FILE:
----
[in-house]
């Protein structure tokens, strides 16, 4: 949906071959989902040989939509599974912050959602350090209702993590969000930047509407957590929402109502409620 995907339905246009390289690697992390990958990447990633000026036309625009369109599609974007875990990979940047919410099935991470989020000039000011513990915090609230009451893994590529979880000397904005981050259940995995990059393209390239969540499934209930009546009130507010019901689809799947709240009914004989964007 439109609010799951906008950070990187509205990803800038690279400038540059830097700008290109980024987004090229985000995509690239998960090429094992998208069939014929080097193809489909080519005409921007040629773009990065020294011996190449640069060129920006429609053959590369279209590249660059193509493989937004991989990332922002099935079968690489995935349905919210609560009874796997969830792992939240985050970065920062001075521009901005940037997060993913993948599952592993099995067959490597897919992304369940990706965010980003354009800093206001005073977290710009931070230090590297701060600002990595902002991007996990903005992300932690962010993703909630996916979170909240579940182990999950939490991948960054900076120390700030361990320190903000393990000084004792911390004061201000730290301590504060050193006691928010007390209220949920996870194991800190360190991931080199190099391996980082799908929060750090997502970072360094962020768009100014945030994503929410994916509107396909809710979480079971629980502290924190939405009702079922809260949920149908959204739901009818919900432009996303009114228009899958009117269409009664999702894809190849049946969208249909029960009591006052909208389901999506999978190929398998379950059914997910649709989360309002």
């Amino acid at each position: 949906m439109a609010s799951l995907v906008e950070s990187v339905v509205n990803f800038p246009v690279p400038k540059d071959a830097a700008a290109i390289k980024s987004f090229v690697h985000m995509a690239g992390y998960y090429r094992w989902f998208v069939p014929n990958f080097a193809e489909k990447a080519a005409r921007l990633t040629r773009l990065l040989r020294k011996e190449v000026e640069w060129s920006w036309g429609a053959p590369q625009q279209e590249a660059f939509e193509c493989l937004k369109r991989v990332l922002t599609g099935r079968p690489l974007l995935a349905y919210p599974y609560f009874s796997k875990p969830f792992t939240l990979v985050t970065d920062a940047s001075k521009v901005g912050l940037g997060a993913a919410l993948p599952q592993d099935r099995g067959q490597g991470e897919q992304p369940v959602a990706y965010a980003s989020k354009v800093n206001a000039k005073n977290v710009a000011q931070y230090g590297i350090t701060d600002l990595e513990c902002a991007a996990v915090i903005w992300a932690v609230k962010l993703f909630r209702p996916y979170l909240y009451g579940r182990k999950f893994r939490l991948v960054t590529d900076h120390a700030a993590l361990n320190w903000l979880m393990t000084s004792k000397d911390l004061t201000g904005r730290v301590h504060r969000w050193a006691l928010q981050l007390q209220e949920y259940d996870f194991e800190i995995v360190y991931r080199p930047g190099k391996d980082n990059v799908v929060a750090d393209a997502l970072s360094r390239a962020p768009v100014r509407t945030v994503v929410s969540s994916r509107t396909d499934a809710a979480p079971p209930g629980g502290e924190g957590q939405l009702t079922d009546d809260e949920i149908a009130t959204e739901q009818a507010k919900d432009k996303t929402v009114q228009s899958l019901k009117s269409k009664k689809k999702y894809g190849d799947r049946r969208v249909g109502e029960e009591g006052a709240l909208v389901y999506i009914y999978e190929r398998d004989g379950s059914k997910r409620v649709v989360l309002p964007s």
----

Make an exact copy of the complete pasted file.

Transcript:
[in-house]
């Protein structure tokens, strides 16, 4: 949906071959989902040989939509599974912050959602350090209702993590969000930047509407957590929402109502409620 995907339905246009390289690697992390990958990447990633000026036309625009369109599609974007875990990979940047919410099935991470989020000039000011513990915090609230009451893994590529979880000397904005981050259940995995990059393209390239969540499934209930009546009130507010019901689809799947709240009914004989964007 439109609010799951906008950070990187509205990803800038690279400038540059830097700008290109980024987004090229985000995509690239998960090429094992998208069939014929080097193809489909080519005409921007040629773009990065020294011996190449640069060129920006429609053959590369279209590249660059193509493989937004991989990332922002099935079968690489995935349905919210609560009874796997969830792992939240985050970065920062001075521009901005940037997060993913993948599952592993099995067959490597897919992304369940990706965010980003354009800093206001005073977290710009931070230090590297701060600002990595902002991007996990903005992300932690962010993703909630996916979170909240579940182990999950939490991948960054900076120390700030361990320190903000393990000084004792911390004061201000730290301590504060050193006691928010007390209220949920996870194991800190360190991931080199190099391996980082799908929060750090997502970072360094962020768009100014945030994503929410994916509107396909809710979480079971629980502290924190939405009702079922809260949920149908959204739901009818919900432009996303009114228009899958009117269409009664999702894809190849049946969208249909029960009591006052909208389901999506999978190929398998379950059914997910649709989360309002």
């Amino acid at each position: 949906m439109a609010s799951l995907v906008e950070s990187v339905v509205n990803f800038p246009v690279p400038k540059d071959a830097a700008a290109i390289k980024s987004f090229v690697h985000m995509a690239g992390y998960y090429r094992w989902f998208v069939p014929n990958f080097a193809e489909k990447a080519a005409r921007l990633t040629r773009l990065l040989r020294k011996e190449v000026e640069w060129s920006w036309g429609a053959p590369q625009q279209e590249a660059f939509e193509c493989l937004k369109r991989v990332l922002t599609g099935r079968p690489l974007l995935a349905y919210p599974y609560f009874s796997k875990p969830f792992t939240l990979v985050t970065d920062a940047s001075k521009v901005g912050l940037g997060a993913a919410l993948p599952q592993d099935r099995g067959q490597g991470e897919q992304p369940v959602a990706y965010a980003s989020k354009v800093n206001a000039k005073n977290v710009a000011q931070y230090g590297i350090t701060d600002l990595e513990c902002a991007a996990v915090i903005w992300a932690v609230k962010l993703f909630r209702p996916y979170l909240y009451g579940r182990k999950f893994r939490l991948v960054t590529d900076h120390a700030a993590l361990n320190w903000l979880m393990t000084s004792k000397d911390l004061t201000g904005r730290v301590h504060r969000w050193a006691l928010q981050l007390q209220e949920y259940d996870f194991e800190i995995v360190y991931r080199p930047g190099k391996d980082n990059v799908v929060a750090d393209a997502l970072s360094r390239a962020p768009v100014r509407t945030v994503v929410s969540s994916r509107t396909d499934a809710a979480p079971p209930g629980g502290e924190g957590q939405l009702t079922d009546d809260e949920i149908a009130t959204e739901q009818a507010k919900d432009k996303t929402v009114q228009s899958l019901k009117s269409k009664k689809k999702y894809g190849d799947r049946r969208v249909g109502e029960e009591g006052a709240l909208v389901y999506i009914y999978e190929r398998d004989g379950s059914k997910r409620v649709v989360l309002p964007s």